People may be consuming more trans fat than they think, as a result of misleading food labels, according to a study from the New York Department of Health and Mental Hygiene.
Researchers examined 4,340 top-selling packaged foods and found that 9 percent contained partially hydrogenated oils, the main source of trans fat. But of those foods, 84 percent claimed on their packaging to have “0 grams” of trans fat.
The amount of trans fat in these products varied from small traces to almost 0.5 grams of trans fat per serving, the researchers said.
Under the rules of the Food and Drug Administration, foods that contain less than 0.5 g of trans fat per serving must be labeled with “0 g” of trans fat.
“This labeling is cause for concern because consumers, seeing the 0 g trans fat on the nutrition facts label, are probably unaware that they are consuming trans fat,” the researchers wrote in their study, published in the in the journal Preventing Chronic Disease.
Trans fat is a specific type of fat that is formed when hydrogen is added to liquid oils to turn them into solid fats. The FDA has tentatively determined that partially hydrogenated oils are not “generally recognized as safe” for consumption. If the FDA makes a final determination, trans fat would become an illegal food additive.
People who consume trans fat may be at higher risk for heart disease, stroke and diabetes, studies have suggested.
The food products examined in the study ranged from cookies to salad dressing and canned soup.
“Our analysis demonstrates that industrial trans fat is still common in U.S. packaged foods, particularly in some food categories,” the researchers said.
For example, half of the foods in the potato chips category, and 35 percent of cookies contained trans fat, according to the report.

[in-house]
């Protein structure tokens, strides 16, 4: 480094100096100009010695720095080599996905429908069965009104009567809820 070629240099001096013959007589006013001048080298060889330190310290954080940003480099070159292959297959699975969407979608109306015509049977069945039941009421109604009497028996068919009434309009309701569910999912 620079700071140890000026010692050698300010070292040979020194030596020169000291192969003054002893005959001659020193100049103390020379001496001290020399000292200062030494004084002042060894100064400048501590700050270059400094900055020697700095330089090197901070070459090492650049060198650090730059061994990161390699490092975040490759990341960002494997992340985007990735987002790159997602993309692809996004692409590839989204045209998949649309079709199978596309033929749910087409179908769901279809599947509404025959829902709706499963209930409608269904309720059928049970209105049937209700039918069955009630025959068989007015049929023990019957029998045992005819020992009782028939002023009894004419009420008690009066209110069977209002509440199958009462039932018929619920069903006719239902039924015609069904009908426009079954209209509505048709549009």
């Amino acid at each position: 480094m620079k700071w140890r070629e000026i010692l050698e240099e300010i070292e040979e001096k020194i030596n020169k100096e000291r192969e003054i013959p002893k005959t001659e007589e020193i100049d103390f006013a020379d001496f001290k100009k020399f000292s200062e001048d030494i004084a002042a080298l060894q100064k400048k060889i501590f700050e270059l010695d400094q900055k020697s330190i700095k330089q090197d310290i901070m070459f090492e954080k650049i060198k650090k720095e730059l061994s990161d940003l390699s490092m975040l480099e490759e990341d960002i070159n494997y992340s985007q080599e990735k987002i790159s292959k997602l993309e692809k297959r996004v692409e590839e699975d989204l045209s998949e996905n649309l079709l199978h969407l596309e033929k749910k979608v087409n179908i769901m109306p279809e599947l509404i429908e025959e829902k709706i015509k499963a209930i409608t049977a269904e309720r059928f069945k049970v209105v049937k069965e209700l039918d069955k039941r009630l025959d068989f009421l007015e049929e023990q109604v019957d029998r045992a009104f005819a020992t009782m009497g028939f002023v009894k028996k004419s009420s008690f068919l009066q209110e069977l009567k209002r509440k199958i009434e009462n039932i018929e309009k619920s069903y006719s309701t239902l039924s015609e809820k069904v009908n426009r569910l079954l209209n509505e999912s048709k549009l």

FoodFacts.com has been reporting on this phenomenon for years. Long story short — only educated and nutritionally aware consumers understand that 0 trans fat doesn’t always equal 0. As long as the product in question contains less than .5 grams, the manufacturer is permitted to list trans fat content as 0. The concern of course, is that if the consumer eats more than a single serving of that product, the trans fat can quickly add up. Take cookies for example, which were included in this research. An average serving size of cookies as listed on most packaging is three cookies. If you eat six cookies that contain .5 grams of trans fat per serving of three, you’ve consumed one gram of trans fat. Throw some canned soup in the mix for the day and maybe some potato chips and it’s really difficult to know exactly how much trans fat you’ve consumed in that 24 hour period.
This is a great reminder for those who already understand the facts about trans fat — and a great learning opportunity for those who didn’t yet understand — that just because you think it doesn’t contain trans fat, doesn’t mean that’s the case. We’re crossing our fingers that the proposed trans fat ban does become reality. In the meantime, let’s all remember that when it comes to nutrition labels, not every 0 represents the same thing.